COSCO Bans Shark Fin Shipments
China’s COSCO Shipping Corporation has announced that it will ban all shark fin shipments, joining a growing number of transport and logistics companies standing up against a brutal trade that kills millions of sharks annually.
Wan Min, Director and President of COSCO Shipping, announced that his company will “[...] make sure that no shark fin-related products are carried by our vessels through stricter monitoring and regulation. We also pledge to implement the No Shark Fin carriage policies as other global container lines.”
COSCO Shipping’s commitment follows concerns raised by WildAid and other wildlife conservation groups after Hong Kong Customs officials seized nearly one ton of fins from endangered hammerhead sharks, found inside a COSCO shipping container on board a COSCO vessel earlier this month.
“By acting responsibly and with great stewardship of our oceans, COSCO Shipping has joined the ranks of all the other major global container shipping lines by banning shark fin from their vessels with immediate effect,” said Alex Hofford, Wildlife Campaigner for WildAid Hong Kong.
The commitments of 17 container shipping lines and 34 airlines have intensified scrutiny of American multinational courier FedEx, which has yet to commit to a No Shark Fin carriage policy despite intense pressure. UPS, FedEx’s chief industry rival, banned shark fin shipments nearly a year ago.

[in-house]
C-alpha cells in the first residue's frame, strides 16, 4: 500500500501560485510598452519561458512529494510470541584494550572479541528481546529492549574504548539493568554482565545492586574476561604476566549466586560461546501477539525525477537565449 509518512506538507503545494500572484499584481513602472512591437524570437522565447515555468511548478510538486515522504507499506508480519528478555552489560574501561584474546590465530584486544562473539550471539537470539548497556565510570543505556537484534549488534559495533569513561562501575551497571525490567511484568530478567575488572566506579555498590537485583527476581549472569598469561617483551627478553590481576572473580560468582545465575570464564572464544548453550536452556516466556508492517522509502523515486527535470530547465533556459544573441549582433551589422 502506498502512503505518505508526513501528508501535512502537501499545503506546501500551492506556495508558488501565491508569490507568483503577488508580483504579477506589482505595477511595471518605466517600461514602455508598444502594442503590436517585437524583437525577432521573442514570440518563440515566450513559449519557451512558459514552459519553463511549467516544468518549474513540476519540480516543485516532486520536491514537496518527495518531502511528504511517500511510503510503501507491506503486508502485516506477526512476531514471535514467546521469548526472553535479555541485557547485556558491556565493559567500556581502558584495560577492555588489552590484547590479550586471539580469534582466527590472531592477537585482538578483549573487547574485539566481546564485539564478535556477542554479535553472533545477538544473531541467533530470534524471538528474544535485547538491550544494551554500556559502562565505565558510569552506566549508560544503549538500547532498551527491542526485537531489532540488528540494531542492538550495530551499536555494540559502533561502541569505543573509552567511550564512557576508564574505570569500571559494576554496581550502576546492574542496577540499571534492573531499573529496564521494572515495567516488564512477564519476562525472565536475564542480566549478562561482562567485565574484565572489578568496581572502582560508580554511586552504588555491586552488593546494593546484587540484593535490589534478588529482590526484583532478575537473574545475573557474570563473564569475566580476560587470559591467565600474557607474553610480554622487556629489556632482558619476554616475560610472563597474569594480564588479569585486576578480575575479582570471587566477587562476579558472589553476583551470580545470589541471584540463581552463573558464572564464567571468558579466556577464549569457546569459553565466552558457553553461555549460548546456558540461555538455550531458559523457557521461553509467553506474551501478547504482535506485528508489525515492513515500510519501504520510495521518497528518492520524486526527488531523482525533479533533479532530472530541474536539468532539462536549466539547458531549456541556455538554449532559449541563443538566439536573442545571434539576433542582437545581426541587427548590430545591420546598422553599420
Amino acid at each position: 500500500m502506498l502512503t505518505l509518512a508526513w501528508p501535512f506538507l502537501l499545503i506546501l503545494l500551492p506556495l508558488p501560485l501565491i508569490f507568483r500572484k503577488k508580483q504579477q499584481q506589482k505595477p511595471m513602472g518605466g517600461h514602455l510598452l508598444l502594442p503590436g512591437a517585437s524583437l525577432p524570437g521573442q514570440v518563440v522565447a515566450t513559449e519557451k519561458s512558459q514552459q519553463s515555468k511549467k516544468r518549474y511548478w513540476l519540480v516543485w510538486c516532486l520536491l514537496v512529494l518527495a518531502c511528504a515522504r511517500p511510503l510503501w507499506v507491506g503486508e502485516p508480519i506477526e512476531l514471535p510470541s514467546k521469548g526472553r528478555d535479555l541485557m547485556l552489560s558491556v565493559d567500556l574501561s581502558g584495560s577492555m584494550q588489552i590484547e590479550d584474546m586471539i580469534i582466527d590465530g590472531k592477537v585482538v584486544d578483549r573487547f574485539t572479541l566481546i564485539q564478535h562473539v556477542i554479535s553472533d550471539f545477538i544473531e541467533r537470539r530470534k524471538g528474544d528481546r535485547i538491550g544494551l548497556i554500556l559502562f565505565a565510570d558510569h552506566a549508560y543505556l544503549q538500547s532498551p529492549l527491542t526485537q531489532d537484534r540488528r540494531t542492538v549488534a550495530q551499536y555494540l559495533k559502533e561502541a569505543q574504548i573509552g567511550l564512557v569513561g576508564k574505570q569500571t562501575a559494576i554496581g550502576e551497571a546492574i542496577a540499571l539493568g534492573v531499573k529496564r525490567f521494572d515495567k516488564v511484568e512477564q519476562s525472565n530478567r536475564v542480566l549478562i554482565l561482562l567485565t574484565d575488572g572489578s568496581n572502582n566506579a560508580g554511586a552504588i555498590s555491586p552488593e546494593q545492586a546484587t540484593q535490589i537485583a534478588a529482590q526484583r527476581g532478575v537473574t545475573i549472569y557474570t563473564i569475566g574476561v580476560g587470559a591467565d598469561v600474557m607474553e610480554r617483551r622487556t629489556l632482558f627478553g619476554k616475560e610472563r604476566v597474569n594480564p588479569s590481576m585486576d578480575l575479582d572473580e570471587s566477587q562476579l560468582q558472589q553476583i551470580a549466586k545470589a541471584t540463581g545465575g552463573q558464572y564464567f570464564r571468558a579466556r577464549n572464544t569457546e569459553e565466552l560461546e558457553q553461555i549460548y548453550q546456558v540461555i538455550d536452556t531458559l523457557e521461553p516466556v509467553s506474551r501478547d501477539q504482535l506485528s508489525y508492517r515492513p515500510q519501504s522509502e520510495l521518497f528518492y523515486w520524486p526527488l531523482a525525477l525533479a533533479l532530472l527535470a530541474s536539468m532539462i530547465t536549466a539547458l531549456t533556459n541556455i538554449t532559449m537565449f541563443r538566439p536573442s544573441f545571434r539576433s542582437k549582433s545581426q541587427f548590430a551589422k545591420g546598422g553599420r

“COSCO Shipping, a mainland Chinese conglomerate, has shown FedEx how quickly a shark fin ban can be implemented, if the will to do so is there at management level,” Hofford said.
Fins from up to 73 million sharks every year are used in shark fin soup, a luxury dish and wedding banquet staple that has led to overfishing of many shark species. After their fins are sliced off, sharks are frequently dumped back into the water, where they often sink to the bottom and suffocate or are eaten by other predators.
Data released from the Hong Kong government Census and Statistics Department earlier this year revealed that imports of shark fin into Hong Kong dropped by 42 percent between 2010 and 2015, from nearly 11,000 tons to about 6,300 tons, respectively. In addition, the period between 2013 and 2015 saw a 43 percent drop in imports of fins carried by air after WildAid launched a campaign that secured commitments from around 30 airlines to discontinue the shipping of shark fins.
By comparison, WildAid estimates that COSCO Shipping’s new policy could have the effect of as many as around 10 or more airline commitments given the container line’s near eight percent market share of the global container shipping trade.
Shark advocates protest FedEx in Hong Kong (Alex Hofford)